Do You Need A License To Ride An Electric Motorcycle?
Close this search box.
Fiido D11 Folding Electric Bike

Do You Need A License To Ride An Electric Motorcycle?

Mark Vaughn takes the Zero SR/S through the twisties on Angeles Crest. Photo by Tony Donaldson.

Do you need a license to ride an electric motorcycle? The answer is yes, if you’re wanting to ride a full-size, full-power electric motorcycle like a Livewire One, Energica Ego or Zero SR/S. You won’t need one if you are wanting to ride a Class 1, 2, or 3 electric bicycle or any of the bikes made for dirt trails only. I’ll go over the differences between the types of bikes.

  • Electric motorcycles are regulated the same way gas-powered motorcycles are
  • Electric bicycles up to 28 mph are legal in most states and require no license
  • Out-of-class electric bikes often require a license and proper lighting

The Zero SR/S is an example of an electric motorcycle. It weighs in at 516 lbs and has a top speed (electronically limited) of 124 mph. Photo by Tony Donaldson.


If you love riding motorcycles, as I do, you will need an M1 endorsement for your current driver’s license. You can get by going to your department of motor vehicles in your state and taking a written and riding test. There is also an M2 endorsement that only allows you to operate a motorized bicycle, moped, or bicycle with an attached motor (not needed for Class 1-3 electric bicycles).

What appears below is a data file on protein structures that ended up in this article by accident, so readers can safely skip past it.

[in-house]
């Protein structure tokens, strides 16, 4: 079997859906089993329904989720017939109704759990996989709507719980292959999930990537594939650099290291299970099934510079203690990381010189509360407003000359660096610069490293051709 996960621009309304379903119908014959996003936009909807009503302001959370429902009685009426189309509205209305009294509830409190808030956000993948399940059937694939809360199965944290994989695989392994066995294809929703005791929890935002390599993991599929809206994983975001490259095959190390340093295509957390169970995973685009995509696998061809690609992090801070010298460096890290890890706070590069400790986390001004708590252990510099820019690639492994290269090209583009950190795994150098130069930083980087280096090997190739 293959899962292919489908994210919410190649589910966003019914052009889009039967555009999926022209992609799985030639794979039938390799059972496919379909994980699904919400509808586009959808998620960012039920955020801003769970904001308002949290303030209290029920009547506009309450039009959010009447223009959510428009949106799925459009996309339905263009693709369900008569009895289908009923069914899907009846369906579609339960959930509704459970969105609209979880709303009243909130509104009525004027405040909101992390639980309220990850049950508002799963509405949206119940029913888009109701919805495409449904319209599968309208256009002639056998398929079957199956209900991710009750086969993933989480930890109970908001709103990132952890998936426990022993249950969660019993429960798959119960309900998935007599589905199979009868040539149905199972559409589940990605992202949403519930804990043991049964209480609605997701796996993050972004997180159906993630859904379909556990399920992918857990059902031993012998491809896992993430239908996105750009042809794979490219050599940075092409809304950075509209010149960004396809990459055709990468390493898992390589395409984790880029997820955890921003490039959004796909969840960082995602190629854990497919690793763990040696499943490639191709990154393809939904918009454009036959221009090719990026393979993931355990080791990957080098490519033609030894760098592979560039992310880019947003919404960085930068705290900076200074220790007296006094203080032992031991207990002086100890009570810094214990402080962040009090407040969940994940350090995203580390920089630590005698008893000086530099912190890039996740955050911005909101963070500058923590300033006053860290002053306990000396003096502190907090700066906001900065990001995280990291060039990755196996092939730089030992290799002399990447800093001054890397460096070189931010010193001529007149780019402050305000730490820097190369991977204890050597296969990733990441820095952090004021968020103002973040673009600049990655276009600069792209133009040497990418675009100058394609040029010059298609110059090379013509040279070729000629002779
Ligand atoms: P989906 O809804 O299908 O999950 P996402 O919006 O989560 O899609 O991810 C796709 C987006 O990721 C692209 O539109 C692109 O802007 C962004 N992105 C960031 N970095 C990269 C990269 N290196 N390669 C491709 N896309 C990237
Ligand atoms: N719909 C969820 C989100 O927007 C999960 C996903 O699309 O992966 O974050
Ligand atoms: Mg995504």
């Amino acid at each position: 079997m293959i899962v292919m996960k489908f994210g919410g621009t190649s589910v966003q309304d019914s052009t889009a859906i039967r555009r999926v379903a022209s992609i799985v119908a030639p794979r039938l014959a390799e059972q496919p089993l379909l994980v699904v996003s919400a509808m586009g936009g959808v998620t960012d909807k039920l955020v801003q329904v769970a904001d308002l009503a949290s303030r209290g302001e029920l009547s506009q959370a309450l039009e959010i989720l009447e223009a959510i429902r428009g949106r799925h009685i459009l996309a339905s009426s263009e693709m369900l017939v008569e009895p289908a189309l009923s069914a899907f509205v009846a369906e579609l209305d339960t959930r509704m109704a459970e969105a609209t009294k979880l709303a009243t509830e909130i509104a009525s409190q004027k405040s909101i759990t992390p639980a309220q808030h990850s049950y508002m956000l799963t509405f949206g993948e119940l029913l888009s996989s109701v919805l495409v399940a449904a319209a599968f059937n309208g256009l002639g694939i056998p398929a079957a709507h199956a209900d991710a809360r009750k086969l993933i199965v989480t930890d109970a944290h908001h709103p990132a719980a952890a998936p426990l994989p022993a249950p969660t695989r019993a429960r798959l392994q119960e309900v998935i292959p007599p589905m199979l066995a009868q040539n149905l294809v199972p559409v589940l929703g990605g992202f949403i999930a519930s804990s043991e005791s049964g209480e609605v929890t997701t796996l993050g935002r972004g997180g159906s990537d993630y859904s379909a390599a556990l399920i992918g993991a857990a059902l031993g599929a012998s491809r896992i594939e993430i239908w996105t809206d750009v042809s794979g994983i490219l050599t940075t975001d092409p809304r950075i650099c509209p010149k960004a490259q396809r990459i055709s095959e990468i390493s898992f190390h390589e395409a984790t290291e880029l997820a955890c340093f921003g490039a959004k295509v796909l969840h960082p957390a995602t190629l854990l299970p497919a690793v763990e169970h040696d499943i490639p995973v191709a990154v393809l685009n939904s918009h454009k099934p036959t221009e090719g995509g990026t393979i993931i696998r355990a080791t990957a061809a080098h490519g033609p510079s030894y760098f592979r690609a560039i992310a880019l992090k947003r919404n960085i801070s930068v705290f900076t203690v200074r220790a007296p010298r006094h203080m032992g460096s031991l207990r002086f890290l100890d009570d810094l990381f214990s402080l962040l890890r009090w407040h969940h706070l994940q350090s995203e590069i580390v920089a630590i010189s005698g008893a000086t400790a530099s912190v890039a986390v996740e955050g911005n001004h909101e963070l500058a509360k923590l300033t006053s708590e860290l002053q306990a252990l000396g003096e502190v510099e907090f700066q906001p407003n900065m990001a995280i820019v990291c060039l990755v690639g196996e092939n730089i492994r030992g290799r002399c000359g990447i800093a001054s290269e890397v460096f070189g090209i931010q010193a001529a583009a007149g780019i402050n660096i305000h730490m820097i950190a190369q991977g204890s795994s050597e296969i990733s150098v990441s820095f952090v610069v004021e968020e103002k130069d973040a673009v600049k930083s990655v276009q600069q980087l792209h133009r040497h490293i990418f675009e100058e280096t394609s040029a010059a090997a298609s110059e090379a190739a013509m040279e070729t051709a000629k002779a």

However, I’d highly recommend taking a Motorcycle Safety Foundation course first, even if you are an experienced rider. I guarantee you will learn things you didn’t know if you’re a veteran rider, and if you’re a beginner, you’ll get started with good habits. They have a day in the classroom, then 1-2 days riding in a parking lot with low-displacement motorcycles. By the end, they give you a test, and if you pass that, you don’t have to pass the one at the DMV, you only have to then pass the written test.

Electric motorcycles are somewhat easier to ride than a traditional motorcycle, as the electric ones don’t usually have a gearbox, so no clutch or shifting. They are orders of magnitude quieter, as well as simpler to maintain. They are incredibly powerful and some are insanely fast, like the Damon Hypersport, capable of 200mph, which isn’t ideal for a beginner. Most have an “Eco” mode that not only uses less battery, but it accelerates much slower.